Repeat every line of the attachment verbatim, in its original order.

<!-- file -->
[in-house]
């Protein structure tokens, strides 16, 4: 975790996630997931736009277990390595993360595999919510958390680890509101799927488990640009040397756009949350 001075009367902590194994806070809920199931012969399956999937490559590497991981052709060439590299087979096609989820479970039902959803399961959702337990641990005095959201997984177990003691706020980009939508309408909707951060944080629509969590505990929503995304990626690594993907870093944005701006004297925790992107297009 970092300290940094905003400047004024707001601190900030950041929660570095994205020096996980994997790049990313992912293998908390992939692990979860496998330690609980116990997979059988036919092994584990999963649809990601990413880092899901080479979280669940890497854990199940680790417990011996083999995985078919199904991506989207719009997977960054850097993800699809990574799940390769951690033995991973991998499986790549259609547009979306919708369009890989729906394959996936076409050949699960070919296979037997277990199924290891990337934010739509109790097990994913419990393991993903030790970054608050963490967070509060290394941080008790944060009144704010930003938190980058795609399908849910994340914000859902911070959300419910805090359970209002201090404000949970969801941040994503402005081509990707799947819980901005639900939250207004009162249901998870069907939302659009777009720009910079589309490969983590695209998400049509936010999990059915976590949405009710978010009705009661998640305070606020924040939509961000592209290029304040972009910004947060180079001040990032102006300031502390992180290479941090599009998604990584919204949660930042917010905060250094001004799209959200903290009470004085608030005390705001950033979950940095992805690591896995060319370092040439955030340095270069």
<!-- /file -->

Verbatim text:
[in-house]
């Protein structure tokens, strides 16, 4: 975790996630997931736009277990390595993360595999919510958390680890509101799927488990640009040397756009949350 001075009367902590194994806070809920199931012969399956999937490559590497991981052709060439590299087979096609989820479970039902959803399961959702337990641990005095959201997984177990003691706020980009939508309408909707951060944080629509969590505990929503995304990626690594993907870093944005701006004297925790992107297009 970092300290940094905003400047004024707001601190900030950041929660570095994205020096996980994997790049990313992912293998908390992939692990979860496998330690609980116990997979059988036919092994584990999963649809990601990413880092899901080479979280669940890497854990199940680790417990011996083999995985078919199904991506989207719009997977960054850097993800699809990574799940390769951690033995991973991998499986790549259609547009979306919708369009890989729906394959996936076409050949699960070919296979037997277990199924290891990337934010739509109790097990994913419990393991993903030790970054608050963490967070509060290394941080008790944060009144704010930003938190980058795609399908849910994340914000859902911070959300419910805090359970209002201090404000949970969801941040994503402005081509990707799947819980901005639900939250207004009162249901998870069907939302659009777009720009910079589309490969983590695209998400049509936010999990059915976590949405009710978010009705009661998640305070606020924040939509961000592209290029304040972009910004947060180079001040990032102006300031502390992180290479941090599009998604990584919204949660930042917010905060250094001004799209959200903290009470004085608030005390705001950033979950940095992805690591896995060319370092040439955030340095270069």